The more automated you’re able to be, the more frictionless the market can be, volumes can increase. Not just linearly. They can increase exponentially as these things get better.

We’ve seen that play out in many ways. What’s probably more exciting is, we’re going to see that play out even more in the future. The automation is not complete yet through the stack. There’s plenty of opportunities. We’re planning on volumes being ten times as big as they are now. We always have that plan in our minds.

The second part is how we price opportunities. And for us, that’s a balance between us being able to reach the right person in the world, the surveys buyer wants to talk to, and engaging them enough in the process that they’re happy to do the survey and complete it and give good answers.”

Creating good surveys to find valuable answers

“We use machine learning to do an analysis of the questions and the answers, and we can, often the questions are very similar, crush those down into a much smaller subset of things that are being asked. We can use the natural language in the questions to map back to what our users have told us about themselves. When we understand a bit of a user, we can predict quite a lot about the rest of their profile.

We don’t have to ask them 200 questions. We might only have to ask them 25 questions, and that gives us a lot of information. We don’t want it to fail. We want them to come in straight away to the right survey, with a smile on their face, happy to answer the questions that are being presented to them. If we can make it as frictionless as possible for that event to happen, you have a better population of users coming into your questions.”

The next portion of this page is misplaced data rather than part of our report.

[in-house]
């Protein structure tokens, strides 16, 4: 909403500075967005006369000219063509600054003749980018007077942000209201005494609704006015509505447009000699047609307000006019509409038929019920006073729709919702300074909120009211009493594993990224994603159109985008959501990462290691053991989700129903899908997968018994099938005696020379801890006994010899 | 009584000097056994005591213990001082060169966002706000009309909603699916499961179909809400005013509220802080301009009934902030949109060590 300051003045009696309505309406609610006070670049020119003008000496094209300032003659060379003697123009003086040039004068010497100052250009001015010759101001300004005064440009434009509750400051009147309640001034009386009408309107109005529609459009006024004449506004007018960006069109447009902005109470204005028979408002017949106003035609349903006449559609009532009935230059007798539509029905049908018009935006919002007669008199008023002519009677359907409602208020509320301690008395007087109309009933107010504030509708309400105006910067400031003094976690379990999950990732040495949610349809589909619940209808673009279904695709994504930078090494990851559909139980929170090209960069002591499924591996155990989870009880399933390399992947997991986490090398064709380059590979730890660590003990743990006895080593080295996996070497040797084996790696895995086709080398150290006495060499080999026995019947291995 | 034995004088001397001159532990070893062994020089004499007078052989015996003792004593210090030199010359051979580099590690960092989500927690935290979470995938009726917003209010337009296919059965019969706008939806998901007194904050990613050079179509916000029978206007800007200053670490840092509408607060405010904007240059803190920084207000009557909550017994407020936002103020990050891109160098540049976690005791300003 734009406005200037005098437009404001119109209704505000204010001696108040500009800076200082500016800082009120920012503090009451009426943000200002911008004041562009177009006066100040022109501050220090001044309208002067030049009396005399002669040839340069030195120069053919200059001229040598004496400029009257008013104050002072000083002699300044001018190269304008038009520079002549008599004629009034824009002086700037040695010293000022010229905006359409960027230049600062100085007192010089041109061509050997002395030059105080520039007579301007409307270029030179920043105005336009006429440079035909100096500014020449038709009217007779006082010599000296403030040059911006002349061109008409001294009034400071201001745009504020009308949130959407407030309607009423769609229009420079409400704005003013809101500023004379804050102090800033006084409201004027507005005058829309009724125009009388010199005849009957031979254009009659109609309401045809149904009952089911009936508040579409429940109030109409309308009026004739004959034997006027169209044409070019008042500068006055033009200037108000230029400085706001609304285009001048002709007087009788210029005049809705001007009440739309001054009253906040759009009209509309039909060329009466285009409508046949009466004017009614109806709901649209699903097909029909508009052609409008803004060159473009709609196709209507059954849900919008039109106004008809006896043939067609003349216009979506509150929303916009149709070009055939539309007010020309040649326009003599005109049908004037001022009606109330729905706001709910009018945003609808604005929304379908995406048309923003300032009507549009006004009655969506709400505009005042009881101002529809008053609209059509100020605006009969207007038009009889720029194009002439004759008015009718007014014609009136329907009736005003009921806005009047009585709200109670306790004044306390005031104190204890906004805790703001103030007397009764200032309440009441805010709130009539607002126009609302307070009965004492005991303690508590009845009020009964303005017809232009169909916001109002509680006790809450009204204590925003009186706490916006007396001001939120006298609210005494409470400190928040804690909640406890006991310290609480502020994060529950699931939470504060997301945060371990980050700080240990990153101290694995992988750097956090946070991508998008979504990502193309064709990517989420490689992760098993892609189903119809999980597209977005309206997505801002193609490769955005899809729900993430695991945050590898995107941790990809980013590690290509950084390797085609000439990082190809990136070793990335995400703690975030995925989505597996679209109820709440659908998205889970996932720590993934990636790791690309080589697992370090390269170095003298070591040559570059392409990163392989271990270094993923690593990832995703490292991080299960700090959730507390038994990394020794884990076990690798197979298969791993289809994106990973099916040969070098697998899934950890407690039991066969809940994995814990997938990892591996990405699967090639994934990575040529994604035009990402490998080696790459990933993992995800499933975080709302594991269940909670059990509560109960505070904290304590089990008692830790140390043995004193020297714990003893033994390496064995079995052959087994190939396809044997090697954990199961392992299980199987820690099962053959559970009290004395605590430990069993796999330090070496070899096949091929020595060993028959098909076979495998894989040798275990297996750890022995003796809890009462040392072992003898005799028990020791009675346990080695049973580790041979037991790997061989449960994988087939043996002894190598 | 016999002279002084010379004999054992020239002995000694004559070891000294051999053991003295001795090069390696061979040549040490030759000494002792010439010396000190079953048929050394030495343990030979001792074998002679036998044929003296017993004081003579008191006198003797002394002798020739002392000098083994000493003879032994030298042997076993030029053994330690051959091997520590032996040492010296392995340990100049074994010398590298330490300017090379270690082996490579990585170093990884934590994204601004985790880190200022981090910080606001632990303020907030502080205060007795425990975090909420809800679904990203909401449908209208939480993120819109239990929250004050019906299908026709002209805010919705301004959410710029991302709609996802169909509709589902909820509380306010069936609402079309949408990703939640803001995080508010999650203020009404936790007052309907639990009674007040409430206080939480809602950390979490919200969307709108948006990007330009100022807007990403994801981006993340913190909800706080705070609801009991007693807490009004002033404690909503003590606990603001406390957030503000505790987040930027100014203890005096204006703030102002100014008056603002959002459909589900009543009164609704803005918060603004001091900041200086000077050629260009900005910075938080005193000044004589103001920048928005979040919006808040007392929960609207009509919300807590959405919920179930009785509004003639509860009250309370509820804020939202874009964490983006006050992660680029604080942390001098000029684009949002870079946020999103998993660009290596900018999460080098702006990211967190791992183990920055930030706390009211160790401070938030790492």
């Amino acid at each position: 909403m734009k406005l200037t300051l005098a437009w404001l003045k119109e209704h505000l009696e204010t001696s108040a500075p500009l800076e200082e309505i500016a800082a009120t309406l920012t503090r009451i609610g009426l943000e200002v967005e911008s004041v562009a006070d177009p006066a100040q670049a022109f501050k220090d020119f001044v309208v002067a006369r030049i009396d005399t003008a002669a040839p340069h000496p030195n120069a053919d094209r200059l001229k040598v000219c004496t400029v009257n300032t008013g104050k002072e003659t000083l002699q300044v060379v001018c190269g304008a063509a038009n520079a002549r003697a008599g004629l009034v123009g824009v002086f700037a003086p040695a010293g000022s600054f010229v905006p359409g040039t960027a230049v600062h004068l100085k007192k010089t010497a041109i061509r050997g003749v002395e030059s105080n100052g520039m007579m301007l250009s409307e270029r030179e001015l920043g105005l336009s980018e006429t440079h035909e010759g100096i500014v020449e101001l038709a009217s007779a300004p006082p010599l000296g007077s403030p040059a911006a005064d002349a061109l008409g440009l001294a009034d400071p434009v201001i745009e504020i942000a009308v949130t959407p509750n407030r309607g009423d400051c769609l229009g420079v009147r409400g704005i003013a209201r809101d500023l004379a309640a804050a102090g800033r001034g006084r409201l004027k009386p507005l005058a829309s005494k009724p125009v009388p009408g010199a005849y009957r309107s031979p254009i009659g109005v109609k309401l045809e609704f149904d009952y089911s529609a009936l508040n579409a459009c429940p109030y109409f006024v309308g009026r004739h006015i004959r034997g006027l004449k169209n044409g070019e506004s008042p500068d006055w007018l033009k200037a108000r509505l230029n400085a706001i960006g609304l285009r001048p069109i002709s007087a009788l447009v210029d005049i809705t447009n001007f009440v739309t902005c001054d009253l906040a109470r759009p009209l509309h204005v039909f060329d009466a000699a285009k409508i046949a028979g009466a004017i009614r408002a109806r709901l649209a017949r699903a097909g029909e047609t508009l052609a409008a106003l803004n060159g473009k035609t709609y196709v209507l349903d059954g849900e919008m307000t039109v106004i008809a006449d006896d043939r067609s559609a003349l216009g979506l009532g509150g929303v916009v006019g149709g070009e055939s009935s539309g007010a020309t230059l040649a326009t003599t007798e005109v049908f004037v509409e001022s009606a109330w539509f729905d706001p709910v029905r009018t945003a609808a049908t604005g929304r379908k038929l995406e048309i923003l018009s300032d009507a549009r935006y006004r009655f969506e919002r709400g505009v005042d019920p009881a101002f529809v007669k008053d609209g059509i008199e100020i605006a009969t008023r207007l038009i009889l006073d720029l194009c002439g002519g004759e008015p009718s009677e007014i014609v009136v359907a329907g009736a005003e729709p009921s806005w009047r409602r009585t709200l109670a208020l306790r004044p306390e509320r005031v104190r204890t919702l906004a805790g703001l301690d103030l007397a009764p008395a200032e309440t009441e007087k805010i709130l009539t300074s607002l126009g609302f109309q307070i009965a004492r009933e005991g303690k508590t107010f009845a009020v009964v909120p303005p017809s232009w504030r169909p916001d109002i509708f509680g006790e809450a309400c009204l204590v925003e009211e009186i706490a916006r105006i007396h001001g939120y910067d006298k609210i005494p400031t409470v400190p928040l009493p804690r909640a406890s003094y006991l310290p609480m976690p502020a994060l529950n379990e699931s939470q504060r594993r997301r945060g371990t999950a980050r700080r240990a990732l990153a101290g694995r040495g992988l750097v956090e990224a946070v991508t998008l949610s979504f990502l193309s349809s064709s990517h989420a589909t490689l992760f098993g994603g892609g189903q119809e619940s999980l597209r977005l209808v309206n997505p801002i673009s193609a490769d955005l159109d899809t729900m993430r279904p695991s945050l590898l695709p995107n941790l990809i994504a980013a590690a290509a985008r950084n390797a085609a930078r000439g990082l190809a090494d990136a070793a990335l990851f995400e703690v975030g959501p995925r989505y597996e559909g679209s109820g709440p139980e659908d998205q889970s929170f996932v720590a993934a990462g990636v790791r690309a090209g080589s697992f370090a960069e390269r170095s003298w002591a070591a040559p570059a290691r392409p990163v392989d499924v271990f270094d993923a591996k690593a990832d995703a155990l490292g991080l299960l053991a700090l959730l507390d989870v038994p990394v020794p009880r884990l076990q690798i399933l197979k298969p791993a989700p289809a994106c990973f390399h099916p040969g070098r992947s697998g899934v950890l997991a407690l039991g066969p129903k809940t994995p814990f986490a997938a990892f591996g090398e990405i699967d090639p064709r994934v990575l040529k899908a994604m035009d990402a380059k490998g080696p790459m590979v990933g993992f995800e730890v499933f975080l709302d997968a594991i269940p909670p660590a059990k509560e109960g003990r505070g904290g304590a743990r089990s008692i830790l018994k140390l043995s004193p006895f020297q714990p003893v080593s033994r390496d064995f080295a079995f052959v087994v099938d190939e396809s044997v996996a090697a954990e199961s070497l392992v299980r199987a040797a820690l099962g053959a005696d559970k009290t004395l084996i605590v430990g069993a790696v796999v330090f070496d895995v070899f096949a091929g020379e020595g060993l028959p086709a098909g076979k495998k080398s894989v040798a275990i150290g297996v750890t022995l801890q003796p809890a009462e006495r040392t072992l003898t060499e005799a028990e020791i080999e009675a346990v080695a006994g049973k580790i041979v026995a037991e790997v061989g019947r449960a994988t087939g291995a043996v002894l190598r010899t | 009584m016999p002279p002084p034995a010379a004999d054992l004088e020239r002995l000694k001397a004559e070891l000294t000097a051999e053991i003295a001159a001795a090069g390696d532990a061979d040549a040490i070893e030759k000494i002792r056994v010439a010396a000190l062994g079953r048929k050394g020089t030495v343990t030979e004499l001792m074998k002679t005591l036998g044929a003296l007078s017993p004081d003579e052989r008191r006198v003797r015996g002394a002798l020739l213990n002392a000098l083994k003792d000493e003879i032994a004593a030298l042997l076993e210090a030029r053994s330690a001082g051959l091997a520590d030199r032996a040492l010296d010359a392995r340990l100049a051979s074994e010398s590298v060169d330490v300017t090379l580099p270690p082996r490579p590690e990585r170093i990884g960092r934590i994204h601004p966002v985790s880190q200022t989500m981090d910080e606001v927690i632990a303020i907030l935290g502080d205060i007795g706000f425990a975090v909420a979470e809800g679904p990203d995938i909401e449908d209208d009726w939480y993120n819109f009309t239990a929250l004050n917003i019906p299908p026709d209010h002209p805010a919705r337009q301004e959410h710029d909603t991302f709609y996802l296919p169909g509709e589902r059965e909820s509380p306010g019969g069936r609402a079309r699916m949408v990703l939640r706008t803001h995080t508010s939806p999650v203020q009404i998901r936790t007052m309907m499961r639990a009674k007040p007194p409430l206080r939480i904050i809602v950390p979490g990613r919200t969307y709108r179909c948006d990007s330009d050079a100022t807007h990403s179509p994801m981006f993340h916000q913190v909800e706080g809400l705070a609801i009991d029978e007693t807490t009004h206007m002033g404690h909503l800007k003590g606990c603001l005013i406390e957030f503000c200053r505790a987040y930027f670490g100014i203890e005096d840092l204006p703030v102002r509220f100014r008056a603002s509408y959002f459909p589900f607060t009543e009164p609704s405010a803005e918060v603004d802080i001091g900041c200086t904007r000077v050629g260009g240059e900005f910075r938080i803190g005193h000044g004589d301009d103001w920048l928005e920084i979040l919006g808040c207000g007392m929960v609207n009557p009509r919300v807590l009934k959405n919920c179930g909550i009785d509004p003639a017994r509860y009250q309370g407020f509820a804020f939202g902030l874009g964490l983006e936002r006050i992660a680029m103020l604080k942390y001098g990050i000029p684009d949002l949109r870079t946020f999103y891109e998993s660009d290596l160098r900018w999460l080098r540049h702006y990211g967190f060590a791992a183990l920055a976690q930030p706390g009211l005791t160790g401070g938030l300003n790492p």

Frauds are an ongoing challenge

Having a lot of data can cause a lot of problems if not taken with precautions. “The fraud problem evolves almost on an hourly basis, or certainly on a daily basis. The people get blocked, and then they try new things. That’s changing all the time. It’s also something you have to react to very rapidly because for many of the people doing this, if they can take a couple of dollars out of the system, that’s a win, and they’ll come back tomorrow and do it again. Those are all problems that you can’t do manually. It just doesn’t work because you can’t apply the same resources to the thousands of thousands of people coming in fraudulently or badly into the platform.”

Data collection obstacles and solutions

“We want good users to stay on our platform. If we’re making life so hard for regular users by throwing a huge number of obstacles in their way and questions, the only people left will be the hardcore people or the fraudsters. They’re the only ones who have the patience to fight through these multiple extra questions. It’s really important that the good people get a smooth ride. We need to give them an easy ride and the fraudsters the hard ride. That’s basically how our system works. It’s updating itself every hour and changing every hour. It’s not something that you could do by hand at all. It wouldn’t work.”

Machine learning stack

“We use an awful lot of different components on Amazon Web Services (AWS). It’s a complex system to set up in the first place. It’s quite a high barrier to learning, but once you get over that barrier, it’s amazing the power that you can get for really amazingly small amounts of money. We run our machine learning $4 a day. It’s quite incredible, given all the data points coming in and what we’re doing. We went from much more bespoke to start with to actually just using the different components in AWS and just plugging them all together.”